Do you know who your target markets are? If you’re marketing to everyone, then you’re missing out on a big opportunity to grow your business and your profits.
Sure, you can offer products to a wide base. But zeroing-in on niche markets can provide you with a steady stream of clients, and it can also help build your business’ reputation, which means it can be easier to expand to other niche markets later on.
The first step in targeting a niche market is understanding what a niche really is — and how to go about finding yours.
What is a niche market?
A niche market is a market that focuses on a specific industry or interest group. Building contractors, retailers and restaurants are all good examples of niche markets; each market has its own specific purpose and its own specific insurance needs.
There are a few reasons why niche marketing is so important for your insurance business:
- By focusing on the members of a specific niche, it’s easier to determine which insurance products they’ll be interested in — and that makes your marketing efforts a lot easier.
- As you become established in a niche, you become the go-to authority, which means you’ll have less competition and you’ll garner a lot more word-of-mouth referrals within the niche itself. Essentially, each niche member becomes a warm lead, with a lot of the groundwork already done before you even begin the sales process.
- Once you’re established in one niche market, those clients will be more likely to refer you to related markets or even to their own clients.
- Specializing in a niche market helps you develop a deep familiarity with those clients’ needs, as well as the industry in general. That means it’s easier to build trust more quickly, and it also means you’ll be able to spot trends that can translate into increased opportunity for sales.
- All these added benefits mean agencies that focus on niche markets can enjoy higher profit margins compared to agencies that consider themselves “generalists.”
Identifying your niche markets
You could cast your net far and wide, but usually, it’s a better idea to focus on your local or regional area first. That’s because people tend to trust local service providers more than those whose businesses are outside their area. Plus, it’s just easier to engage in face-to-face marketing when your prospects are close by.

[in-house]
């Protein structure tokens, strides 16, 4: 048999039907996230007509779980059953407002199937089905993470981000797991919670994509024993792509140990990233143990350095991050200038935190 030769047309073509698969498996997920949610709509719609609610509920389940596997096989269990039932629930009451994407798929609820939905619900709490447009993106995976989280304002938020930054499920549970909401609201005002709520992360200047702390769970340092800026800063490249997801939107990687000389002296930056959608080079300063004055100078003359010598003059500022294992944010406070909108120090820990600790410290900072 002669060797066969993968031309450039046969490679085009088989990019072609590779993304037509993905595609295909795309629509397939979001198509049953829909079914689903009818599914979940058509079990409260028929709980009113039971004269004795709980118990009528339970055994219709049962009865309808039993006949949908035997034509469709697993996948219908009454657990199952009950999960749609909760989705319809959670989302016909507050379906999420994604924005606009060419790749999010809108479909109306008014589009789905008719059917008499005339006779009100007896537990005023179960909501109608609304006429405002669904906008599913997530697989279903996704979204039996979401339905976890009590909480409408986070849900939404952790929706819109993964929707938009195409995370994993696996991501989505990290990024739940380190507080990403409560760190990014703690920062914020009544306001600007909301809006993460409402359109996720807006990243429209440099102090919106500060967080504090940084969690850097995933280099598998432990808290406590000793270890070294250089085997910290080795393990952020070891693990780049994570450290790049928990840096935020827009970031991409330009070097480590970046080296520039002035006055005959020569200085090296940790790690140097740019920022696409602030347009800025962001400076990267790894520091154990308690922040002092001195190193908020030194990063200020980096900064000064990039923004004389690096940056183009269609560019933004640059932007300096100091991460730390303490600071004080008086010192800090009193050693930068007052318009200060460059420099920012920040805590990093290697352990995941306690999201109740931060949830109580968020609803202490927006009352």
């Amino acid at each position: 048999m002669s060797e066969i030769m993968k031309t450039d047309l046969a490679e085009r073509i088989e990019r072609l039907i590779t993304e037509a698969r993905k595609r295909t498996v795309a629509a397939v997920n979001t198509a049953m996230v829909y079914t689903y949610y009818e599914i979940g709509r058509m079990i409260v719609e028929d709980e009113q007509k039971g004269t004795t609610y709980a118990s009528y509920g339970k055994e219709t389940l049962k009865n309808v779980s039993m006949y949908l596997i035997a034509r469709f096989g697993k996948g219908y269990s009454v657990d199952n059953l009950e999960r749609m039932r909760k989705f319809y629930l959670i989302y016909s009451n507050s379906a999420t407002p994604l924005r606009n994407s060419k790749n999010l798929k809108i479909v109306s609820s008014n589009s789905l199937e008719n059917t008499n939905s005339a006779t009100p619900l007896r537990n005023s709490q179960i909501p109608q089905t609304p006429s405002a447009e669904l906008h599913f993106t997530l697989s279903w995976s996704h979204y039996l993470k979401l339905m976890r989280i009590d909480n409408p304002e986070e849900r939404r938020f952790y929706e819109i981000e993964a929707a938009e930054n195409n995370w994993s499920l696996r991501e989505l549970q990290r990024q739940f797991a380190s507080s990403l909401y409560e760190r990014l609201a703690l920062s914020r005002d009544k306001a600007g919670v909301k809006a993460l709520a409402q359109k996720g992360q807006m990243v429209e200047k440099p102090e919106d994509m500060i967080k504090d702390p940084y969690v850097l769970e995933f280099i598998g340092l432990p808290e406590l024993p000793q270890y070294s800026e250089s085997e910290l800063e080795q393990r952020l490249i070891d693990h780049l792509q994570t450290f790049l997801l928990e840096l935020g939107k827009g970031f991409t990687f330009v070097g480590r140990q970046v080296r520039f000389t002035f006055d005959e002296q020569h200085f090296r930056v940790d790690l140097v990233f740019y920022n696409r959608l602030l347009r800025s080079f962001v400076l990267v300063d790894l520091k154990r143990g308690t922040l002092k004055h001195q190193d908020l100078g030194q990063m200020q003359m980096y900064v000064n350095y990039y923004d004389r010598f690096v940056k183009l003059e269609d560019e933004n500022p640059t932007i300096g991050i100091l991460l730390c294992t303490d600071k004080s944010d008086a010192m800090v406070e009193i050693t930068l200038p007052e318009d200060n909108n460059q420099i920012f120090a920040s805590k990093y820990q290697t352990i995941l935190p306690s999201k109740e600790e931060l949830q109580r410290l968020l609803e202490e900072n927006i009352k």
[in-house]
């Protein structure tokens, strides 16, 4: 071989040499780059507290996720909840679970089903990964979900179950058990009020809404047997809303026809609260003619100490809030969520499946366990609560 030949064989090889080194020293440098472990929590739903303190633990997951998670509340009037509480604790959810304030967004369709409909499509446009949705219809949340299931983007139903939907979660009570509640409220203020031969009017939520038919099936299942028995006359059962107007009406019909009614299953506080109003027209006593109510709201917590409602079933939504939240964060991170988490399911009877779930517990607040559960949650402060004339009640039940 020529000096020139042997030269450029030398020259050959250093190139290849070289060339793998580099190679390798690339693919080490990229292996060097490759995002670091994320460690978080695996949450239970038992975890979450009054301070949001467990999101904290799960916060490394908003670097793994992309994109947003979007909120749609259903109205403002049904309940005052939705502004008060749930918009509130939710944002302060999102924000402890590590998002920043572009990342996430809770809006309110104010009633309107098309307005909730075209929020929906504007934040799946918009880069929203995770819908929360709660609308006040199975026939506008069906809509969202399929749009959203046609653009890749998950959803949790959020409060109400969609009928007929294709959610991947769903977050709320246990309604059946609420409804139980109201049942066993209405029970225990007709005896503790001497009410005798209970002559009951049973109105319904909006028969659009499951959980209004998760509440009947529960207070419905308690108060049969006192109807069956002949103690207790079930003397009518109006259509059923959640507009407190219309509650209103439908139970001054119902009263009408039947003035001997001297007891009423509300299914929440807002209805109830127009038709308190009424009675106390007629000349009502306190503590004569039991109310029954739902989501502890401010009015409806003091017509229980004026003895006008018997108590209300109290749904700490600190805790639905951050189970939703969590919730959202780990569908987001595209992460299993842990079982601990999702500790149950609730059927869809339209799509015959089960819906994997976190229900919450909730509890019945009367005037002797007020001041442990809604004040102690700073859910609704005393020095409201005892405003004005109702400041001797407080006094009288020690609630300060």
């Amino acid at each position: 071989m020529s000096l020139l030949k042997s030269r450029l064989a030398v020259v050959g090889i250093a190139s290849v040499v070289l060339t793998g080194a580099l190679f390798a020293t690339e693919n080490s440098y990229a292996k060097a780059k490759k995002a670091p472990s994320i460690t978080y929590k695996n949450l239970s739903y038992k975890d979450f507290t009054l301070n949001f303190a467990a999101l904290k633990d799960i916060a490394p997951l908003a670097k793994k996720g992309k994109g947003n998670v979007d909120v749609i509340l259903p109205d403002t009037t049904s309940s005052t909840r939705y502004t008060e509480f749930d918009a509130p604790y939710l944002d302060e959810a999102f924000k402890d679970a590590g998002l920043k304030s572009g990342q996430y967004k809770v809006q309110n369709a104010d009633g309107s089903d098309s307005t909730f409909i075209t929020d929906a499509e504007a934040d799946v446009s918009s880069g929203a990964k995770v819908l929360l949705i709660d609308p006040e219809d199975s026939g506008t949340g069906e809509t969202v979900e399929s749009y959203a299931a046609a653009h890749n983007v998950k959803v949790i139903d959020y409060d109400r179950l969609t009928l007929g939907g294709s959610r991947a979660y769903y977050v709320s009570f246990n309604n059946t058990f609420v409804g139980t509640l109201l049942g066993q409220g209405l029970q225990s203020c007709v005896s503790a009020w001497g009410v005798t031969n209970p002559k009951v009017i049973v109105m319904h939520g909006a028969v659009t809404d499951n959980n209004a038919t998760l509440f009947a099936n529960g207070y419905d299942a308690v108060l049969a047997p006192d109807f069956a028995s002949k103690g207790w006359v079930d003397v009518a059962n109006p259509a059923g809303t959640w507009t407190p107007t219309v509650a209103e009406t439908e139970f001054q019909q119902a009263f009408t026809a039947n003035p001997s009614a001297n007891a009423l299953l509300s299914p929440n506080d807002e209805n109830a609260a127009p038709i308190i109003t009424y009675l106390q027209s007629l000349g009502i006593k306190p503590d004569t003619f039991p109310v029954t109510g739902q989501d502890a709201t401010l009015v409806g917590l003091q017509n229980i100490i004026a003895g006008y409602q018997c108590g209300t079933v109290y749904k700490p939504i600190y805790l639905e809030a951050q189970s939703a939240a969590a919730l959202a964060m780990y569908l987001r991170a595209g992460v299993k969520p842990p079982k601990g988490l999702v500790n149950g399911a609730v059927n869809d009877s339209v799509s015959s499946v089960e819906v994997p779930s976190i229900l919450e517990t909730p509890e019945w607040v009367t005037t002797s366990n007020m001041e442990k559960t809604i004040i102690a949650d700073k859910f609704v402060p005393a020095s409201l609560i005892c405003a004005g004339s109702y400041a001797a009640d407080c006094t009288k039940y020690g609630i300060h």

To find your potential niche markets, take a good look at your local area. Is there one industry that stands out or one that’s really common? Is there an affluent community that might have special insurance needs?
Next, focus on the people you know. Your kid’s softball coach, your mechanic or plumber, that couple you see at church — even your current clients and people you “know” via social media are all potential leads who may have “insider” knowledge of an industry in your area.
Once you’ve identified a few potential targets, look closely at each market and refine it further. First, does the niche have enough members to make pursuing it worthwhile? If your target market has maybe five or six members, it’s probably not worth the effort (or the cost) to pull together a specialized mix of products and marketing materials. What are the specific insurance needs of this group? Do your partner insurance companies offer these products and do these products compare favorably with competing products?
Sometimes, no single company provides all the products your niche market needs. If that’s the case, you may have a unique opportunity to create a custom package of products that helps set you far above the competition. Maybe you can you combine a product from company A with another product from company B to provide your market with a “package” of products that offers just the type of coverage they need. That type of customization can really help set your agency apart and establish its authority within the niche.
Now, start marketing
Once you’ve got your niche refined, it’s time to start marketing. Depending on the niche you’ve selected, focusing on member associations can be a lucrative approach. But there is a caveat: Before linking your services and products with any established group, you want to do some homework to make sure the association and its reputation is solid and reflects your own agency’s goals and policies. And if you enter into a formal provider agreement with an association, you’ll also want to work out the details with an attorney to make sure your interests are protected.
Often though, associations aren’t an option. No worries: When you know your niche, you can develop marketing products specifically suited to that group’s interests. Build your on-site SEO to feature niche-related products on a dedicated landing page. Use paid ads to direct clients to your niche-specific page when they use a search engine. Blog about the topic and post occasional niche-related posts on your social media pages. Host free seminars targeted to your niche, and market those seminars via email, social media, and good old-fashioned postal mail.
One of the advantages of marketing to a niche market is that your marketing efforts also become much more streamlined. That means it’s not only easier to identify potential leads — it’s easier to strike the right tone and messaging, simply because you’re focusing on specific needs rather than taking a more general (and far more common) approach.
Niche marketing can be a real boon to your sales and to your business’ future growth. And the fact is, it’s a lot easier than you think. Set aside some time this week to figure out your potential niches and select one (for now) to target. Then focus your efforts and start marketing.